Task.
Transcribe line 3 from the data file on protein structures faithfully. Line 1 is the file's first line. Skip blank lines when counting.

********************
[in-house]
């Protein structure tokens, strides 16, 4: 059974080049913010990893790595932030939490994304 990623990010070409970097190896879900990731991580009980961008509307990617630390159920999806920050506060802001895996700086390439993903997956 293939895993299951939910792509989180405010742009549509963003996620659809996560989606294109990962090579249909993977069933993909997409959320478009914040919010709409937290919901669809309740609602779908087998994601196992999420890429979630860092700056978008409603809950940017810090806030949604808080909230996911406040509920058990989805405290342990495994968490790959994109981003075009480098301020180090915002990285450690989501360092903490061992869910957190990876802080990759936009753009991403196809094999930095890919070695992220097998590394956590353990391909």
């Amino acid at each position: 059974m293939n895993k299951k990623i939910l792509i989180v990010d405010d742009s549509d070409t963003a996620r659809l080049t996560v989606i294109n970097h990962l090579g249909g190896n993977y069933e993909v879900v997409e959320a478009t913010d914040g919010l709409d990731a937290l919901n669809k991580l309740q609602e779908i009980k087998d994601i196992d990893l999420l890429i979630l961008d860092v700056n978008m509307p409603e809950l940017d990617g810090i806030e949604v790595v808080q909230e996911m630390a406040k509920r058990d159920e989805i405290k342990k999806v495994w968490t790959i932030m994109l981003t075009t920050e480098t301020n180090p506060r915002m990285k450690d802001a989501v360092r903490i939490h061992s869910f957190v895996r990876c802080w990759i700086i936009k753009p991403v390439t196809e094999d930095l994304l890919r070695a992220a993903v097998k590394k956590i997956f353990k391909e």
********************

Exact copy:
């Amino acid at each position: 059974m293939n895993k299951k990623i939910l792509i989180v990010d405010d742009s549509d070409t963003a996620r659809l080049t996560v989606i294109n970097h990962l090579g249909g190896n993977y069933e993909v879900v997409e959320a478009t913010d914040g919010l709409d990731a937290l919901n669809k991580l309740q609602e779908i009980k087998d994601i196992d990893l999420l890429i979630l961008d860092v700056n978008m509307p409603e809950l940017d990617g810090i806030e949604v790595v808080q909230e996911m630390a406040k509920r058990d159920e989805i405290k342990k999806v495994w968490t790959i932030m994109l981003t075009t920050e480098t301020n180090p506060r915002m990285k450690d802001a989501v360092r903490i939490h061992s869910f957190v895996r990876c802080w990759i700086i936009k753009p991403v390439t196809e094999d930095l994304l890919r070695a992220a993903v097998k590394k956590i997956f353990k391909e």